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THE

AUTHOR's SUPPLICATORY DEDICATION.

TO thee, only, O my God, who hast put these holy thoughts into my soul, do I most humbly desire to dedicate both inyself and them : earnestly beseeching thee graciously to accept of both; and that thou wouldest be pleased to accompany and follow these my weak practical Devotions, with a sensible blessing in every reader. Let these good Meditations not rest in the eye, but descend into the bosom of the perusers; and effectually work in their hearts, that warmth of pious affections, which I have here presumed to exemplify in mine: To the glory of thy great Name, and our mutual comfort, in the day of the glorious appearing of our Lord Jesus. Amen,

340

SELF-CONFERENCES,

SOLILOQUY I.
THE BEST PROSPECT.

O my God, I shall not be worthy of my eyes, if I think I can em, ploy them better, than in looking up to thy heaven: and I shall not be worthy to look up to heaven, if I suffer my eyes to rest there, and not look through heaven at thee, the Almighty Maker and Ruler of it; who dwellest there in all glory and majesty; and if seeing thee I do not always adore thee, and find my soul taken up with awful and admiring thoughts concerning thee. I see many eyes have looked curiously upon that glorious frame, else they could not have made so punctual observation of the fire and motion of those goodly globes of light, which thou hast placed there, as to foretell all their conjunctions and oppositions, for many hundred years before: but, while they look at the motions, let me look at the mover; wondering, not without ravishment of spirit, at that infinite power and wisdom, which keeps up those numberless and immense bodies in so perfect a regularity, that they all keep their just stations and times, without the least varying from the course which thou settedst them in their first creation; so while their observation makes them the wiser, mine shall make me the holier. Much variety of objects hast thou given us, here below, which do commonly take up our eyes: but it shall be my fault, if all those do not rather lead my thoughts to thee, than withdraw them from thee; since thy power and majesty is clearly conspicuous in them all. O God, while I have eyes, let me never but see thee in all things, let me never but enjoy thee; let me see thee as thou mayest be seen, by the eye of faith, till I may see, as I am seen, hereafter, in glory: let me see thee as through a glass darkly here on earth, till I may come to see thee face to face in heaven; i Cor. xiij. 12.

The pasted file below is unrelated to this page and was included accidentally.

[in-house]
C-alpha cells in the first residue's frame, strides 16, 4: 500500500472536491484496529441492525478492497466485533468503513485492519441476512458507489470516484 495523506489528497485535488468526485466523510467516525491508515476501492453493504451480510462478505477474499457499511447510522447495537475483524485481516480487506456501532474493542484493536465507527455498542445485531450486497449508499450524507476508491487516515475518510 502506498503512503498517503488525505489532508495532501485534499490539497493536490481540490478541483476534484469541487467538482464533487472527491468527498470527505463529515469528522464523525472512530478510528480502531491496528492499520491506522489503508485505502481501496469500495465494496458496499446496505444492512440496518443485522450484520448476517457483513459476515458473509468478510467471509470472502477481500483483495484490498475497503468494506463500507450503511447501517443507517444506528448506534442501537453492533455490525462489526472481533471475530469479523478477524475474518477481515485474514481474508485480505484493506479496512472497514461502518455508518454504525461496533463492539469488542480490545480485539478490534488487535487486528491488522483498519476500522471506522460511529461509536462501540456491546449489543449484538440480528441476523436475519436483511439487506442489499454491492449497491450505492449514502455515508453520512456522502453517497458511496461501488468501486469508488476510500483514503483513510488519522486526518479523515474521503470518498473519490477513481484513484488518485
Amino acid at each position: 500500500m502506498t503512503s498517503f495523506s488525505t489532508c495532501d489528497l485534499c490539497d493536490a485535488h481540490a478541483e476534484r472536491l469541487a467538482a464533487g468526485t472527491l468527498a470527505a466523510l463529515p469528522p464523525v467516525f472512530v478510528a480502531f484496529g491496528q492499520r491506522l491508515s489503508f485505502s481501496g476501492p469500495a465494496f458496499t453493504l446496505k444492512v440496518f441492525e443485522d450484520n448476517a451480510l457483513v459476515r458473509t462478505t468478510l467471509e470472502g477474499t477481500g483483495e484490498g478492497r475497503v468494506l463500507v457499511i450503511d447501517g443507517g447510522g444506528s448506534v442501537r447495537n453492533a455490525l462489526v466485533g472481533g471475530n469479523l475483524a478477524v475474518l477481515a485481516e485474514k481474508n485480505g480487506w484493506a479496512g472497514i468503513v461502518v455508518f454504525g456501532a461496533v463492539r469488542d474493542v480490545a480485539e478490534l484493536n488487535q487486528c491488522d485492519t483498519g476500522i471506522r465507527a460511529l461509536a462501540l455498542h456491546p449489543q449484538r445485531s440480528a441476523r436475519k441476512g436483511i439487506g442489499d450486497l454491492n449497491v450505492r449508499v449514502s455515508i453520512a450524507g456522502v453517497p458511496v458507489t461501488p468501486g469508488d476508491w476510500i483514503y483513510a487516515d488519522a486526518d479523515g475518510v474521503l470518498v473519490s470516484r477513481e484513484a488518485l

II.

THE HAPPY PARTING. I have lived divers years longer than holy David did; yet I can truly say with him, if that psalm were his which hath the title of Moses, We have brought our years to an end, as it were a tale that is told * ; Psalm xc. 9. Methinks, () my soul, it is but yesterday since we met; and now we are upon parting: neither shall we, I hope, be unwilling to take leave; for what advantage can it be to

* Euthym. in Præfat. Psalmorum,